Creed to be sentenced today
Chief Justice Anthony Smellie has made a confiscation order in the sum of US$500,000 against Raymond Frank Creed after he was found guilty of four money-laundering offences.
Creed’s attorneys advised the court that the defendant was still in hospital on Wednesday, when the confiscation hearing took place. However, he was scheduled to be discharged and is expected to be in court today (Friday, 2 June) for sentencing.
The Proceeds of Criminal Conduct Law requires that, if the court is going to make a confiscation order, it must be done before sentence is passed.
On Wednesday, therefore, Solicitor General Cheryll Richards and Defence Attorney Delroy Murray, instructed by attorney Steve McField, made their submissions to the Chief Justice, who had presided over Creed’s trial.
An 11-member jury returned unanimous guilty verdicts on 19 April. The trial had begun on 20 March. After the verdicts, sentencing was adjourned in part because Creed was undergoing knee surgery and in part because both Prosecution and Defence asked for time to research precedents and confirm Creed’s financial assets.
On Wednesday, when Creed did not come to court, the Chief Justice adjourned briefly so that Mr. McField could obtain a letter confirming the defendant’s hospitalisation and another letter authorising his attorneys to proceed with the confiscation hearing.
The only witness was Inspector Claudia Brady of the Financial Crimes unit. She submitted two affidavits.
One concerned Creed’s assets, which totalled US$2,696,378.11. This amount includes his home at Rum Point, which the court was told has a market value of US$547,500.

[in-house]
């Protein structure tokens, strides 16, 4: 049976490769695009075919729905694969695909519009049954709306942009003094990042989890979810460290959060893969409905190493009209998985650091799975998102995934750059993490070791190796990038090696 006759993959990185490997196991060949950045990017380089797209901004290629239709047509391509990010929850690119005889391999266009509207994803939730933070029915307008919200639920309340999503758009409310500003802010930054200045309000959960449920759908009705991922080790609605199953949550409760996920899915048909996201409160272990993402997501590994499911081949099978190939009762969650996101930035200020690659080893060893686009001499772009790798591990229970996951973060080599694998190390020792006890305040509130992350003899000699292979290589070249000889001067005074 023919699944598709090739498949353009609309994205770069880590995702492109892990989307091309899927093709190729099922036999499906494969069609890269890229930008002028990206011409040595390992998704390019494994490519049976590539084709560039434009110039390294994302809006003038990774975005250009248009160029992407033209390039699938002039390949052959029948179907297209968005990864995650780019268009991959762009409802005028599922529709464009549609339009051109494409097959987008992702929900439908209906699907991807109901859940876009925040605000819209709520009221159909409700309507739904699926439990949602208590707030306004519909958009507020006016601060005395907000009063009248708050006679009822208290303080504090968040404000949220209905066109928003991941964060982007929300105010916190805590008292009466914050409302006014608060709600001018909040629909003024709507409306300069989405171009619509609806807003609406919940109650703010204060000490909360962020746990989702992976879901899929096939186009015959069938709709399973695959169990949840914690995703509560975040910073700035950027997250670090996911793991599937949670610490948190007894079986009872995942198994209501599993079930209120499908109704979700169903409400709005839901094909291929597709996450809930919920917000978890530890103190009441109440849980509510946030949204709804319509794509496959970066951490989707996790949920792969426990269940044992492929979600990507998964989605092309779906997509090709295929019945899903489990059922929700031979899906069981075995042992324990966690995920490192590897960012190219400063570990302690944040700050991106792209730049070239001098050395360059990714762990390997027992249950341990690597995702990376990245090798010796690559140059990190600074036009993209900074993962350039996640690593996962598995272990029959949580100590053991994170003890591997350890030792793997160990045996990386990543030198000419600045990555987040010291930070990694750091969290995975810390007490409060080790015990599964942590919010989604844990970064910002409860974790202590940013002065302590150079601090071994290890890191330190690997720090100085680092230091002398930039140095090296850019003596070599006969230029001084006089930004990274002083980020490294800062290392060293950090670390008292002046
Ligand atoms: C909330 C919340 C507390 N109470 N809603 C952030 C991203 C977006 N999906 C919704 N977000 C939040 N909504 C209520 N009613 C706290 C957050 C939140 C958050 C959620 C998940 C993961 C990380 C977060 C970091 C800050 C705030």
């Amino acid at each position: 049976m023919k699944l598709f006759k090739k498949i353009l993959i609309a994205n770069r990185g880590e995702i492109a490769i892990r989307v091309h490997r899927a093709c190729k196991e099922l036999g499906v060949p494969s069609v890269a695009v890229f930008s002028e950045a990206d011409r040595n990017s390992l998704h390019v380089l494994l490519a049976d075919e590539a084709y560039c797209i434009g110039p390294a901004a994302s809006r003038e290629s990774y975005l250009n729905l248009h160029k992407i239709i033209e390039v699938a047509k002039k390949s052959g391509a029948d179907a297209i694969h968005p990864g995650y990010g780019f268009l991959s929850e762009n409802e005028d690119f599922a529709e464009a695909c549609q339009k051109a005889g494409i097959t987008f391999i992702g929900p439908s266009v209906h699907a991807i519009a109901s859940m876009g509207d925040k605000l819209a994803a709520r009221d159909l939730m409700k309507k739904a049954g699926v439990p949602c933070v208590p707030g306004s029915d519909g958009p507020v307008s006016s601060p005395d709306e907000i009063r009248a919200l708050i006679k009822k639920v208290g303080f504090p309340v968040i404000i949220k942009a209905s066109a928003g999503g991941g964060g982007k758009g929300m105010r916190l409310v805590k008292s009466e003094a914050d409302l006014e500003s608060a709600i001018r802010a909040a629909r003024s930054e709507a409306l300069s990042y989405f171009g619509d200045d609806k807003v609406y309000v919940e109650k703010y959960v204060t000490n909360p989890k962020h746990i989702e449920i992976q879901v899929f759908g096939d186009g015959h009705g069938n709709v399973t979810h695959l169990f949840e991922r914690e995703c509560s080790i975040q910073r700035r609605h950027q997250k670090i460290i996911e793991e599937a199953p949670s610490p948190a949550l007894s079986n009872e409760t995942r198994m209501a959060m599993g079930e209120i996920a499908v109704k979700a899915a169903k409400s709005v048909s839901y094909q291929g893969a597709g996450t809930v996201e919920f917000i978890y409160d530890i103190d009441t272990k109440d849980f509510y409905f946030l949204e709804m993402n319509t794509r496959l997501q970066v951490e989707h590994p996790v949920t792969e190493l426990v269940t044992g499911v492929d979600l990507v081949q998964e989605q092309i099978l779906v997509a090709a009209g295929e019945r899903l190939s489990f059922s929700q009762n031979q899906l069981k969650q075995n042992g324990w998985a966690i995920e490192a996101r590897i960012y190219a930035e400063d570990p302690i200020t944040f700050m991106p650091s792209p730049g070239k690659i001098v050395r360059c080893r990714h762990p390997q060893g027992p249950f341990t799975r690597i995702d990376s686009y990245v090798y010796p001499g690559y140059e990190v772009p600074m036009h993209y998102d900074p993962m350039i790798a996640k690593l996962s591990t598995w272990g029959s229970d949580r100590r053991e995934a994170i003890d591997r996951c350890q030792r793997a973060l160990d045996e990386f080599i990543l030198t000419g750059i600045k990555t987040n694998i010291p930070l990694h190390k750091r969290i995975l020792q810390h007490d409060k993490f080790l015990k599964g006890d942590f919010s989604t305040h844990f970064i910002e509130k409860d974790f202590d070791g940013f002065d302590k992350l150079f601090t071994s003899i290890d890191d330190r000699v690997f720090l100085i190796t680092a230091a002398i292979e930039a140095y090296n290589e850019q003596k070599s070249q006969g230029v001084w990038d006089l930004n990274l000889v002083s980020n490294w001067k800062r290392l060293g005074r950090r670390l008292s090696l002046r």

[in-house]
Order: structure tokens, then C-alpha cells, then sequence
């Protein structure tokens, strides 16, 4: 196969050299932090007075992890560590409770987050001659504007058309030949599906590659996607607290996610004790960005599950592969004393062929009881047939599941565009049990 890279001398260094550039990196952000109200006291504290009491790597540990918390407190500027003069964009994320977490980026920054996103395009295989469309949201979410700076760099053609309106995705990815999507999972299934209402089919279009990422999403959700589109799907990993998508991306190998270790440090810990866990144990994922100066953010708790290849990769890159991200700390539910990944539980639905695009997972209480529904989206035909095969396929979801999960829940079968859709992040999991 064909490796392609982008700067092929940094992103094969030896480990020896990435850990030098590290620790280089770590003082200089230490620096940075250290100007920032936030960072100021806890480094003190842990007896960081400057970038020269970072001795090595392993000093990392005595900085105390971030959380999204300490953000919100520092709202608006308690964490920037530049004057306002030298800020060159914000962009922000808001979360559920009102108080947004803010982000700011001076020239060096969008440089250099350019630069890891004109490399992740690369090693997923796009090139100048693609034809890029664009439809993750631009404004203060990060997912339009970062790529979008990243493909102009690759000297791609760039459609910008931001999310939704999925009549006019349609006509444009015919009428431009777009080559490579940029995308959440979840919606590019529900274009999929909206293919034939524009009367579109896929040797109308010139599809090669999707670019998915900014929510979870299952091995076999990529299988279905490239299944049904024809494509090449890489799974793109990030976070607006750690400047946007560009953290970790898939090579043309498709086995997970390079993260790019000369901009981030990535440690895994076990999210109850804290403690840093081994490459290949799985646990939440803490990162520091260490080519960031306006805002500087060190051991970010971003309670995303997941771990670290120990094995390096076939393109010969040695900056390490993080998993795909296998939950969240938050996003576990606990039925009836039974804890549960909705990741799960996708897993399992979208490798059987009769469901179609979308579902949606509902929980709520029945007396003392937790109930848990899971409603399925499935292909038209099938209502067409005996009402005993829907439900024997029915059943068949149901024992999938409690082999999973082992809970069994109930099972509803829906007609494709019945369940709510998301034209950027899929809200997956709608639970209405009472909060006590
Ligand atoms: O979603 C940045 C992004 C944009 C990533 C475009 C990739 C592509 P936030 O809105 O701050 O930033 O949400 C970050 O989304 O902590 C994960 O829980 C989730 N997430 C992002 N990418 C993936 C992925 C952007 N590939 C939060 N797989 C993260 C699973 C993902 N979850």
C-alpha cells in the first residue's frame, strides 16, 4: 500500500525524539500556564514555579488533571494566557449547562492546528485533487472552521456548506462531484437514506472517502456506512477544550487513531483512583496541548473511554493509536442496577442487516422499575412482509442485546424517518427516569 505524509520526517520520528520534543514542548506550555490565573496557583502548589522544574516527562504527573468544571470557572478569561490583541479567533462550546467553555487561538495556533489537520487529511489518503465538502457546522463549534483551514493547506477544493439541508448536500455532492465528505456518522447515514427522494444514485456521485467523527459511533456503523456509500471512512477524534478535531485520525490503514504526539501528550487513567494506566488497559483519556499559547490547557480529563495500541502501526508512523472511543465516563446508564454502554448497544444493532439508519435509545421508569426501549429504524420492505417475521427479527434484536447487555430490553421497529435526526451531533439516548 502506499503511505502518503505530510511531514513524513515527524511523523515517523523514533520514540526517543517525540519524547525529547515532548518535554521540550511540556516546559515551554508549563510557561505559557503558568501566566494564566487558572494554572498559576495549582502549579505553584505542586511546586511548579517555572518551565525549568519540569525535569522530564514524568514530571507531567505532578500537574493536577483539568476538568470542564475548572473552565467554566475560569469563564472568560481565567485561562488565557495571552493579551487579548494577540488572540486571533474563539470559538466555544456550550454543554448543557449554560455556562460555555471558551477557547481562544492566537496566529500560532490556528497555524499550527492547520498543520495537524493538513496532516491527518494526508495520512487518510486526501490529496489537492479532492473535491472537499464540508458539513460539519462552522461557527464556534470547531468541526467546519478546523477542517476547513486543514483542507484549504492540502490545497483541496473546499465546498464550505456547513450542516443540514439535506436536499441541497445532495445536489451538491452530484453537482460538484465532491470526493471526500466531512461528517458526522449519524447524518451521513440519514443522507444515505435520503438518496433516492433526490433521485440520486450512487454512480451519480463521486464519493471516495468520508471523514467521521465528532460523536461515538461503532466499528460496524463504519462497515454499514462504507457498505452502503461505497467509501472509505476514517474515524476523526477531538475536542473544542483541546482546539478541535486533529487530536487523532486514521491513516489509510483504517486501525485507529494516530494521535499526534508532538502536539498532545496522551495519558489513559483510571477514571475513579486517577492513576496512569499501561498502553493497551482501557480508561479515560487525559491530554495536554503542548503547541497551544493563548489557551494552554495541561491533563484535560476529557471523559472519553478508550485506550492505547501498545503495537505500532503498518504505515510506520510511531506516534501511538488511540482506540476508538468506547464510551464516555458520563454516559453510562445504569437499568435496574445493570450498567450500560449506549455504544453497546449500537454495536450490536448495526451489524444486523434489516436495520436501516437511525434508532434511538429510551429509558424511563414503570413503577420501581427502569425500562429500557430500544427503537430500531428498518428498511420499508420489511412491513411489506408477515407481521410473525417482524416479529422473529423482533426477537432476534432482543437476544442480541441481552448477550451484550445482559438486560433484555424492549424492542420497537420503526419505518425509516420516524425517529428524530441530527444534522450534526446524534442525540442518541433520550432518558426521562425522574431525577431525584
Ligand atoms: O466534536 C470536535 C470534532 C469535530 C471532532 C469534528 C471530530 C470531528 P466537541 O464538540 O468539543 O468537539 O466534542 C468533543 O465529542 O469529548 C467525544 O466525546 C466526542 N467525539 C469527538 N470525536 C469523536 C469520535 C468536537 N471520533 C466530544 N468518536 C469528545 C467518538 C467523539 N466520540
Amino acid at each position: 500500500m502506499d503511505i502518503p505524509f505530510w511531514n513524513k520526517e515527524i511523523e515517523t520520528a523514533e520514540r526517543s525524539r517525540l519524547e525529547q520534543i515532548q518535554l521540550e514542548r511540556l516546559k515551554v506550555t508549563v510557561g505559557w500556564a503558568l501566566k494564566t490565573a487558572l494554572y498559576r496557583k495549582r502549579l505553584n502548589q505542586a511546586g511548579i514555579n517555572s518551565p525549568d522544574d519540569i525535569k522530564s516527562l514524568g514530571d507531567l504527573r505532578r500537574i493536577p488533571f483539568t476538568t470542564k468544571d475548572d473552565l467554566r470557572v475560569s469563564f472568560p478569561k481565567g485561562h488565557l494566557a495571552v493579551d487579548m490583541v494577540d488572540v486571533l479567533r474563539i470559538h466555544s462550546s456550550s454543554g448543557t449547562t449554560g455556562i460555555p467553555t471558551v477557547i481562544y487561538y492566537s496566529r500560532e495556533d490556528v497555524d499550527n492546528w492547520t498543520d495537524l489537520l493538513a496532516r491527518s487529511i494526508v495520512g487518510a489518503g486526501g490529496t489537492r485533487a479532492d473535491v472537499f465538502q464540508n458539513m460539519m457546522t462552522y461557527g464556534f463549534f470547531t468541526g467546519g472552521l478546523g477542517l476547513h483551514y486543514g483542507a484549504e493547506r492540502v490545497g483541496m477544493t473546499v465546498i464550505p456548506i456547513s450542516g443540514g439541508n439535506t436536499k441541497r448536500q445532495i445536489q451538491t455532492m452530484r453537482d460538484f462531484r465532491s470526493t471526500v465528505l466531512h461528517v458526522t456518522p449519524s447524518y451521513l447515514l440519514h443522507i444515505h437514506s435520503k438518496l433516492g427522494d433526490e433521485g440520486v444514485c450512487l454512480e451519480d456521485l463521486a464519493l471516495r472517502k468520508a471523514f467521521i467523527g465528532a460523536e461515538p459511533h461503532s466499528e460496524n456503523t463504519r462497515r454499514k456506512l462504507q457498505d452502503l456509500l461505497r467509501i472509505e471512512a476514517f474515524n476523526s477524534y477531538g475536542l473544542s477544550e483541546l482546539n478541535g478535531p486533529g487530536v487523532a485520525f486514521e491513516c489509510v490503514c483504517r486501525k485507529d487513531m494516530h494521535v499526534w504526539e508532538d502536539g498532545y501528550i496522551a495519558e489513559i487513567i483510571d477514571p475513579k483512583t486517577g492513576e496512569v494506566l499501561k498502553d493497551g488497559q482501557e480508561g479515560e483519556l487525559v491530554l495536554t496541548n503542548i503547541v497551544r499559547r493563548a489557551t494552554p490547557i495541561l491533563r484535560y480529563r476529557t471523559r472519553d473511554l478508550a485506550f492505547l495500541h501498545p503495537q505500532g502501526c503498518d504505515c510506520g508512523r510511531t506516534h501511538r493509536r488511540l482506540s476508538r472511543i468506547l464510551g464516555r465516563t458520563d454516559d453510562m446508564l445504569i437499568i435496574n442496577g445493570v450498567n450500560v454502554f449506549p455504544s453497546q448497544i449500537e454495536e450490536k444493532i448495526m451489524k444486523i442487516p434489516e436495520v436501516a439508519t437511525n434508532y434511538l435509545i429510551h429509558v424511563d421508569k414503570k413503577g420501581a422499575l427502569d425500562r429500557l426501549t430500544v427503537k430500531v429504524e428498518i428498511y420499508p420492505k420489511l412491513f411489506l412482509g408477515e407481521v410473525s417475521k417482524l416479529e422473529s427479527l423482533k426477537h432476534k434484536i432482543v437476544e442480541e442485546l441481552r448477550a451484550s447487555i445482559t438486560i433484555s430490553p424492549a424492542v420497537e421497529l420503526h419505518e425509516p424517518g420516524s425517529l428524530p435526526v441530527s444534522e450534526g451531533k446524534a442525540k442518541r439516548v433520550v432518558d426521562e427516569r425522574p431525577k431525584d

Other realisable assets included a vehicle valued at $1,990; a 14-foot boat, engine and trailer, valued at a little over $6,300; and bank accounts totalling US$1,983,931.92.
Inspector Brady’s second affidavit concerned the money which the jury found that Creed had laundered. This total was US$6,199,982.
Mr. Murray agreed that, by law, whatever amount had passed through accounts which the jury found had been controlled by Creed, that amount was subject to a confiscation order.
However, according to the evidence, the profit to Creed was $100,000 from one account and $400,000 from another account.
To confiscate more would effectively bankrupt the defendant and leave him and his wife with nothing to live on, Mr. Murray submitted. He asked the court to consider Creed’s age -72 – and poor health.
Mr. McField advised the court earlier that Creed’s knee surgery had been successful, but he was suffering from kidney and diabetes complications.
Ms Richards confirmed that there were no compensation orders against Creed in this jurisdiction that she was aware of. There are compensation orders totalling over $37 million against Ken Taves, the American whom Creed was found to have assisted in retaining the proceeds of criminal conduct – Taves’ credit card fraud in 1998-99.
The Chief Justice said he would put his reasons in writing for the confiscation order against Creed, but he had wanted this part of the matter settled so he could proceed to sentencing.